"Lauren, what is the Marriage Allowance?" you may be wondering. It's simply a tax break if you're married or in a civil partnership. Moneysavingexpert.com says, "The marriage tax allowance is a way for couples to transfer a proportion of their personal allowance (the amount you can earn tax-free each tax year) between them."
Last night, I was having a "fun" evening checking the current tax code on my last wage slip when I spotted a link to the Marriage Allowance on the right hand side of the screen. Because I was completely bored trying to understand the meanings of the different tax codes by then, my curiosity forced me to click on the link. I'll give you the link to get you to the money you may be owed quicker - click here.
A couple's tax can be reduced by up to £238 every tax year - 6th April to 5th April of the following year. You - the lesser earner and applicant - need to earn less than your spouse and have an income of £11,850 or less (this tax year) - you aren't a tax payer. Your spouse's income must be between £11,851 and £46,350 (£43,430 in Scotland) for you to be eligible. Yep, this is also on the gov.uk website - here's the link again. The article on Moneysavingexpert.com explains the math behind this and gives an example.
"Lauren, I don't have time right now to do this." Ten minutes! That's all it took me to apply. All you need is your and your spouse's National Insurance numbers and one of the forms of ID on the gov.uk webpage. The non-taxpayer (the one earning less than £11, 850 per year) must be the one applying for the allowance transfer.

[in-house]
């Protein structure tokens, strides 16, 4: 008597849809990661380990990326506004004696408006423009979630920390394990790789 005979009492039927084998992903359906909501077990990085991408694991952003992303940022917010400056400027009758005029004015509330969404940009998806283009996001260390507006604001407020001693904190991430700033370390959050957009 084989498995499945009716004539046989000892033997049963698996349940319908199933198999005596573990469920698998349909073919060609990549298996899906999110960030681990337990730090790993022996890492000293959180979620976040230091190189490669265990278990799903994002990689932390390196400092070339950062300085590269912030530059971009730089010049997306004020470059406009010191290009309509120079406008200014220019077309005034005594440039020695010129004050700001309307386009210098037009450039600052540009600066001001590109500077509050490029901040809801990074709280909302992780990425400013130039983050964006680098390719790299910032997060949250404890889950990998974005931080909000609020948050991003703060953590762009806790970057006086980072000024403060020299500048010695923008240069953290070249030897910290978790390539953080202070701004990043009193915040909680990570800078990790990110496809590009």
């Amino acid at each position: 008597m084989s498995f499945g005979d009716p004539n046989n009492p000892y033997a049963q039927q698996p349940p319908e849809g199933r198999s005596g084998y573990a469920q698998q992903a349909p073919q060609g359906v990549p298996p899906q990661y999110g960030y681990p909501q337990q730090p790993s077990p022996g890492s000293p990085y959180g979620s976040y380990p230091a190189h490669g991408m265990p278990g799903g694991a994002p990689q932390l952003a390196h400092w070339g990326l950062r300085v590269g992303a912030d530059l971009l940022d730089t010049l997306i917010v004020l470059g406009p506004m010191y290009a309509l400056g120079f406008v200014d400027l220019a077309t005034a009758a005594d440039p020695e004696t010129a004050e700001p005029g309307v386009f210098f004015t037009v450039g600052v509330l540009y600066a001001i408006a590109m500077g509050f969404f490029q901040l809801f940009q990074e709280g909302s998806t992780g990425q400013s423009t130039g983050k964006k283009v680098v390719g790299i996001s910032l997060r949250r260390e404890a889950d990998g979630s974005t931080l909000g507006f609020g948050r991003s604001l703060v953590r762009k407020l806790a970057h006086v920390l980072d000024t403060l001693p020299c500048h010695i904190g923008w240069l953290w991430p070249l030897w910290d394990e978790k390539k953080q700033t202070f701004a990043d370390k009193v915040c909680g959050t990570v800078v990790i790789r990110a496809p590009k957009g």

So, click on the link at the bottom of the page and get started claiming back some money. Oh, did I mention you can claim back money on the past three tax years? The thresholds are slightly lower each year, but the link walks you through the process and in the end you may (or may not) get some money back and/or have the correct tax code applied to your spouse's wage slip - reducing the tax you, as a couple, pay by up to £238 per year. You may just get a big fat cheque in the post any day now for the previous years.
Quick result: Jeff received an email early this morning telling him that his tax code has been changed to reflect the Marriage Allowance. We may or may not get a bit back from last year... we shall see soon!
Don't wait like Jeff and I sillily did. Do it right now.